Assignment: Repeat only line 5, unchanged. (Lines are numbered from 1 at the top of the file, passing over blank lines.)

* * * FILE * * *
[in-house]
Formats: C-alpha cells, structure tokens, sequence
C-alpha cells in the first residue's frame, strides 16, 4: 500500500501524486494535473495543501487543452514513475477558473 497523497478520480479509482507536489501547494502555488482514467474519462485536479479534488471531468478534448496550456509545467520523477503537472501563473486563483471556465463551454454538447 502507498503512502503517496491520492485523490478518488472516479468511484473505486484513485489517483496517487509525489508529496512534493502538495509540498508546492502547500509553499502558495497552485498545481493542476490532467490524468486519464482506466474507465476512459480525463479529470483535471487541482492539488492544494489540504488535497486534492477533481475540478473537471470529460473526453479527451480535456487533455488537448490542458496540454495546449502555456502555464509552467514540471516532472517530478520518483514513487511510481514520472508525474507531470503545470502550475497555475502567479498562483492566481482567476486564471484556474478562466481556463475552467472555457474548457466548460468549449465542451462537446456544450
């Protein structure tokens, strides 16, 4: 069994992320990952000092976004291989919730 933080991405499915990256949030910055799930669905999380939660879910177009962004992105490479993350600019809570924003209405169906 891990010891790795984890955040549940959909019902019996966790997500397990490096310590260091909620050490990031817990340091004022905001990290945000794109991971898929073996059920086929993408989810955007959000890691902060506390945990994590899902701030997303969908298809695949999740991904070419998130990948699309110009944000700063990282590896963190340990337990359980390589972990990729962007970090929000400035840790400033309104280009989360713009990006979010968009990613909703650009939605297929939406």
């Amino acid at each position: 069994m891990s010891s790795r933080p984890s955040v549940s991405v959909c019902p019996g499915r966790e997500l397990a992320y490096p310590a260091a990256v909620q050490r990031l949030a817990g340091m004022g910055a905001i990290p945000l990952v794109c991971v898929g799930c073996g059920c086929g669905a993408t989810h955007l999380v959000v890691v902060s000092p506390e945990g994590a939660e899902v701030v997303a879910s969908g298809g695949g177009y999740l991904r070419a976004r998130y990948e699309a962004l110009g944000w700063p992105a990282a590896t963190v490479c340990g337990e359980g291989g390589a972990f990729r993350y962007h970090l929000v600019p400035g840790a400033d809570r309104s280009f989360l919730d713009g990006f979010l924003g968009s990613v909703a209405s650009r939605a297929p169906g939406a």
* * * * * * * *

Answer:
């Amino acid at each position: 069994m891990s010891s790795r933080p984890s955040v549940s991405v959909c019902p019996g499915r966790e997500l397990a992320y490096p310590a260091a990256v909620q050490r990031l949030a817990g340091m004022g910055a905001i990290p945000l990952v794109c991971v898929g799930c073996g059920c086929g669905a993408t989810h955007l999380v959000v890691v902060s000092p506390e945990g994590a939660e899902v701030v997303a879910s969908g298809g695949g177009y999740l991904r070419a976004r998130y990948e699309a962004l110009g944000w700063p992105a990282a590896t963190v490479c340990g337990e359980g291989g390589a972990f990729r993350y962007h970090l929000v600019p400035g840790a400033d809570r309104s280009f989360l919730d713009g990006f979010l924003g968009s990613v909703a209405s650009r939605a297929p169906g939406a």